There is, of course, a political motivation behind Zemmour’s efforts to posthumously reconcile the respective legacies of de Gaulle and Pétain. His aim is to unify the French right, which was split by the Algerian war. In the 1980s, President Mitterrand had cynically encouraged the ascendency of Jean-Marie Le Pen’s “national front” by changing the electoral law (he briefly replaced a first-past-the post system with proportional voting in 1986). While Mitterrand had no problem allying with the Communists, he branded Le Pen as illegitimate – thus undermining the right’s electoral prospects. Zemmour is trying to end this divide, which implies wooing the right that had welcomed Pétain in 1940, had opposed de Gaulle in 1962, and had raised the anti-immigration banner in the 1980s.
Zemmour’s efforts to legitimize the hitherto illegitimate right, however, have led him to murky waters. In his recent book La France n’a pas dit son dernier mot (“France hasn’t said its last word”), Zemmour laments the fact that the three Jewish children murdered by an Islamist terrorist in March 2012 in the city of Toulouse were buried in Israel and not in France. According to Zemmour, the parents and grandparents of the murdered children (the Sandler family) felt a stronger affiliation to Israel than to France, something Zemmour regrets. This statement was extremely insensitive toward the Sandler family and its tragedy. Zemmour could have argued that a growing number of French Jews prefer Israel to France for their burial by using official statistics and while leaving the Sandler family alone (Zemmour has since then called Samuel Sandler to apologize).
Another indication of how far Zemmour is ready to go to “kosherize” the deep right was his recent statement on the Dreyfus Affair. This legal and political drama tore France apart over a century ago, setting secularists against Catholics, republicans against monarchists, and advocates of principled justice against defenders of raison d’État. Zemmour recently declared that we shall never know the whole truth about the Dreyfus Affair, that it is not entirely clear whether Dreyfus was guilty or innocent, and that anyways Dreyfus had been accused not much as a Jew but as a German (Dreyfus was a native of Alsace, which Bismarck had annexed to the German Reich in 1871).
Zemmour seems to be aiming at army officers, 40% of which believe that Dreyfus was not innocent. Yet by casting doubt, out of cynical political calculation, on Dreyfus’ innocence as well as on the fact that Dreyfus was framed because he was Jewish, Zemmour is crossing a red line. That Dreyfus was innocent and that his false accusation was motivated by antisemitism is not a matter of debate among historians. Even Jean-Marie Le Pen, known for his provocative and outrageous statements (he once described the Holocaust as “a detail” of World War II) has not tried to “reopen” the Dreyfus Affair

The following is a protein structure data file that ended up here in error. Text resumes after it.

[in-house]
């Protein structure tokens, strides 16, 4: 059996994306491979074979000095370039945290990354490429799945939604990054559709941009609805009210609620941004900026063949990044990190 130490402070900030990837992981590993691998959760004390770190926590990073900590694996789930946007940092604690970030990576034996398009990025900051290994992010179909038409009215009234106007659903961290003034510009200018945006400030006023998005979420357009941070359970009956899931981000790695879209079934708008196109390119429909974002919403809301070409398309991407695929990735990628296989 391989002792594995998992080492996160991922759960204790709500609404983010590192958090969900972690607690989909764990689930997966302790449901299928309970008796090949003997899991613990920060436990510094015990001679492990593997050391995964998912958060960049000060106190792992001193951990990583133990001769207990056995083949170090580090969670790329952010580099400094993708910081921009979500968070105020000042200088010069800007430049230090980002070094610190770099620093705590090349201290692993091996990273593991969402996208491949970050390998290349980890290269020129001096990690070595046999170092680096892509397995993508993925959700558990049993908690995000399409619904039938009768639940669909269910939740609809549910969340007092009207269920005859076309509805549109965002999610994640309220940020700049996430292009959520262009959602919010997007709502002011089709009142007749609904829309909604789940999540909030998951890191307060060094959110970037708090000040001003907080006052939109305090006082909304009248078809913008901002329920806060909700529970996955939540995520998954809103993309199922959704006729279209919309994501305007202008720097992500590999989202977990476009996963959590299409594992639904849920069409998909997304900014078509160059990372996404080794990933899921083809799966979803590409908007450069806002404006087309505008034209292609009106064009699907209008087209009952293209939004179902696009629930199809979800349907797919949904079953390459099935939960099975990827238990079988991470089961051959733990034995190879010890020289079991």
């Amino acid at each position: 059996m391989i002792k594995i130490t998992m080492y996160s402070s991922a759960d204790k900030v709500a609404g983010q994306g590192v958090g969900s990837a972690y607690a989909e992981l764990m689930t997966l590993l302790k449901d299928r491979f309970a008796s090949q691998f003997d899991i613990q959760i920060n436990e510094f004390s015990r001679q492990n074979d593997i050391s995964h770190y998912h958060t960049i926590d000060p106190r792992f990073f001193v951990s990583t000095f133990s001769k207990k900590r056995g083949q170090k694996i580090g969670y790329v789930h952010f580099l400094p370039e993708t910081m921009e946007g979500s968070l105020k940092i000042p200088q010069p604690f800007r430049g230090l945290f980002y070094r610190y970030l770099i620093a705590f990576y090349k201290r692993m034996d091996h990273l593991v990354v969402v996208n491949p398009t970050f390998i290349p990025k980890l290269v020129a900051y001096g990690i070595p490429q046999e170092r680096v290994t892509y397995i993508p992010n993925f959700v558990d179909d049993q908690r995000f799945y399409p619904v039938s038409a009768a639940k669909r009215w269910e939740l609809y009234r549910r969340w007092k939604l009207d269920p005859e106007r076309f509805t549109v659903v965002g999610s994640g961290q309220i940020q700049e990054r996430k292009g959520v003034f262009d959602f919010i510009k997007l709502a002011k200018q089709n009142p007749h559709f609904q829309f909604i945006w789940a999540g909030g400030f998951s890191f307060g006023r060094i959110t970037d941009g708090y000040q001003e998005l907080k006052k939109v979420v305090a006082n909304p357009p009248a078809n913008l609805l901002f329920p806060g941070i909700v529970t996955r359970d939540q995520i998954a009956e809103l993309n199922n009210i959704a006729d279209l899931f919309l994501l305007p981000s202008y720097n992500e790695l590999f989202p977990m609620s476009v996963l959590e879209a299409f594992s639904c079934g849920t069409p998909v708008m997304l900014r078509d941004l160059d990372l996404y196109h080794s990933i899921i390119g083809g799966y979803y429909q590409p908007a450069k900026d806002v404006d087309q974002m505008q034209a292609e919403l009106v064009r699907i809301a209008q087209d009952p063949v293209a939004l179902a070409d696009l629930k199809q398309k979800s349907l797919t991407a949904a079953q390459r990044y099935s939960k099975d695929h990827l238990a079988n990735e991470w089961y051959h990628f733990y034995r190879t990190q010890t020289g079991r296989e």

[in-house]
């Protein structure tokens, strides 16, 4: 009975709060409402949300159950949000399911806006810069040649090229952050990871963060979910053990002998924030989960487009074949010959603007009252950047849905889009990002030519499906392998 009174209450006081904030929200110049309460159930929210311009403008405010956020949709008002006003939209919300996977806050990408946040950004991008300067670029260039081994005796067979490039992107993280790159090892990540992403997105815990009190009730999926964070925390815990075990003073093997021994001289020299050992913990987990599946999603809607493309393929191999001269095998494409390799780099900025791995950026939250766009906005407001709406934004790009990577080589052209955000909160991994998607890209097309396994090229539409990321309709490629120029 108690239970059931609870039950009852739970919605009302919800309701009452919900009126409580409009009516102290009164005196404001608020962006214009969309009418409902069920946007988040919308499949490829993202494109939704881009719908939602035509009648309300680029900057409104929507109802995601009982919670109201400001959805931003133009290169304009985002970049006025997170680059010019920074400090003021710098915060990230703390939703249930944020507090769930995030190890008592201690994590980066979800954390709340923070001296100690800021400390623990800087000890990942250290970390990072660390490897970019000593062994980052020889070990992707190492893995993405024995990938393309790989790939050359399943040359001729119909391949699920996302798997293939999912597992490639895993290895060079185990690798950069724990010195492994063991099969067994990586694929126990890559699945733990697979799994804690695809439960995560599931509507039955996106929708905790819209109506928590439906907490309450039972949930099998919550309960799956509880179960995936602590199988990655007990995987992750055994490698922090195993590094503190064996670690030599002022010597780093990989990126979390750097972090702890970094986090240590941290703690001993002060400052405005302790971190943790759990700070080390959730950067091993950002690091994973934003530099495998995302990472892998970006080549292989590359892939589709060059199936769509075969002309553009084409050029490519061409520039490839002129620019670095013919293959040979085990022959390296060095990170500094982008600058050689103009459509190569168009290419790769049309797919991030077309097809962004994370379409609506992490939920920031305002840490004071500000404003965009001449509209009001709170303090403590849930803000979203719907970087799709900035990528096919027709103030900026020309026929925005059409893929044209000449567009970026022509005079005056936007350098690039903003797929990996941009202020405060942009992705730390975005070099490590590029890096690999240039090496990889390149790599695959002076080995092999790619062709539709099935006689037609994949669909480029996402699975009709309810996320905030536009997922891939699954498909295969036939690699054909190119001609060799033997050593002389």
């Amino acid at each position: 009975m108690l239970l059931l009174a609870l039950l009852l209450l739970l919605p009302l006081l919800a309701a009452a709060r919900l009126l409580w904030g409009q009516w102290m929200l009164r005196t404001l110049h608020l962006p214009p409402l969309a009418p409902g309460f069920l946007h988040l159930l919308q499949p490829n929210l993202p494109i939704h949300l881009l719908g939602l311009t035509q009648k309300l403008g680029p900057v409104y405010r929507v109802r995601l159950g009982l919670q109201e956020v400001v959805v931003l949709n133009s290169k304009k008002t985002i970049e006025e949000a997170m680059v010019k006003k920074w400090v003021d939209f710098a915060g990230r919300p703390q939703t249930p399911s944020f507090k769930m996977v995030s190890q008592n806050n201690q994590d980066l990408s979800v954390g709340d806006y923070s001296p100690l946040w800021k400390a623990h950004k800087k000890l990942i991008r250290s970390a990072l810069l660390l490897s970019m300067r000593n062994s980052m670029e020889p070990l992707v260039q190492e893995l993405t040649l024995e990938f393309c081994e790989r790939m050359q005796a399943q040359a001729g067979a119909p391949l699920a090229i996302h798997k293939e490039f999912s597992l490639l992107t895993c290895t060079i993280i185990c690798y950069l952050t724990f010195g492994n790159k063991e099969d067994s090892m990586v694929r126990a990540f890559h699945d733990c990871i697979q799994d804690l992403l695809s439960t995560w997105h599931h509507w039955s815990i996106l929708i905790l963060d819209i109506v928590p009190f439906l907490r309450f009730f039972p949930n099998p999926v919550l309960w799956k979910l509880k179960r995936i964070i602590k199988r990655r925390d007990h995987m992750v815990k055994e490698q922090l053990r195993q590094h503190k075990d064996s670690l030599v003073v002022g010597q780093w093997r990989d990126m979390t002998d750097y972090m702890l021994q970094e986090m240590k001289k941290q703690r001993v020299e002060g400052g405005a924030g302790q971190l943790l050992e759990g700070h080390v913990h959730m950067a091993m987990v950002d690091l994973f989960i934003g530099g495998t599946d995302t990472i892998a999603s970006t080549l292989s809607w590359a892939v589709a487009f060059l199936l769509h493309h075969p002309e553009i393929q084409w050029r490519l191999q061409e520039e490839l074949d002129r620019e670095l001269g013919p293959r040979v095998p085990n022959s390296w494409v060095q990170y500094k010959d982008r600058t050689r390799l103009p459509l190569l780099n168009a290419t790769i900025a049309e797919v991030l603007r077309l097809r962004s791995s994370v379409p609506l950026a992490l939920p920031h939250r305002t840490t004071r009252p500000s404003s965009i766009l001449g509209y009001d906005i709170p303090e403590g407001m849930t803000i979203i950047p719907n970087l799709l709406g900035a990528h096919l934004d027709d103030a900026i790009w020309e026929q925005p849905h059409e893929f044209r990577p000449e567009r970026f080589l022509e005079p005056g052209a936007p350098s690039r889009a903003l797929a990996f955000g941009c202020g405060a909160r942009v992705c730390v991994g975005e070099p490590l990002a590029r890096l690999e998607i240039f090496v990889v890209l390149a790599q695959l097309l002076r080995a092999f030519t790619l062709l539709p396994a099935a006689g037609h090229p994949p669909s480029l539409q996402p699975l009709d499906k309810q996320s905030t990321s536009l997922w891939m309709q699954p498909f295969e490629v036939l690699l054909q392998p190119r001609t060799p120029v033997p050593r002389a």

Hence is Zemmour accused by his opponents of absolving the antisemitic right with the seal of a Jew. Except that, in recent years, Jews in France have been attacked and murdered for being Jewish by Islamists, not by neo-Nazis or Vichy nostalgists. The gruesome list includes the barbarous murders of Sébastien Sellam in 2003, of Ilan Halimi in 2006, of the children of Toulouse’s Jewish school in 2012, of the customers of a kosher supermarket in Paris in 2015, of Sarah Halimi in 2017, and of Mireille Knoll in 2018.
While Zemmour is embraced by France’s most conservative figures, despite being open about his Jewishness, it is the French left that singles him out as a Jew (even as a Zionist). On 18 September 2021, Zemmour was heckled by “antifa” activists (a far-left movement) who yelled at him: “Zemmour, Zionist, go back to your country!” On 29 October 2021, far-left presidential candidate Jean-Luc Mélanchon said in a TV interview that Zemmour’s ideas were influenced by what he described as Judaism’s intrinsic conservatism and strong attachment to a particular identity. On 13 February 2022, environmentalist candidate Yannick Jadot accused Eric Zemmour of being “the antisemites’ useful Jew” (“Juif de service” in French).
Like Saint-Louis, Zemmour aspires to become France’s Jewish King. As he wrote in his book Destin français, “Israel is the mirror of a France they [the French left] hate.” But so is Zemmour himself. Hence the tragedy of Eric Zemmour. He may have achieved the tour de force of anointing “a little Berberian Jew” (to quote his own words) as the candidate of French Catholics and archconservatives. Yet Zemmour is still singled out as a Jew no matter how French he claims to be, thus replicating the lethal illusion of assimilated French Jews (such as Alfred Dreyfus) who sincerely believed that their love for France was mutual. It never was and never will be, as Theodor Herzl realized in Paris. And, incidentally, there is no more need for Zemmour to “replace Jerusalem with Paris”: Jerusalem has been rebuilt, while in Paris Jews are still singled out.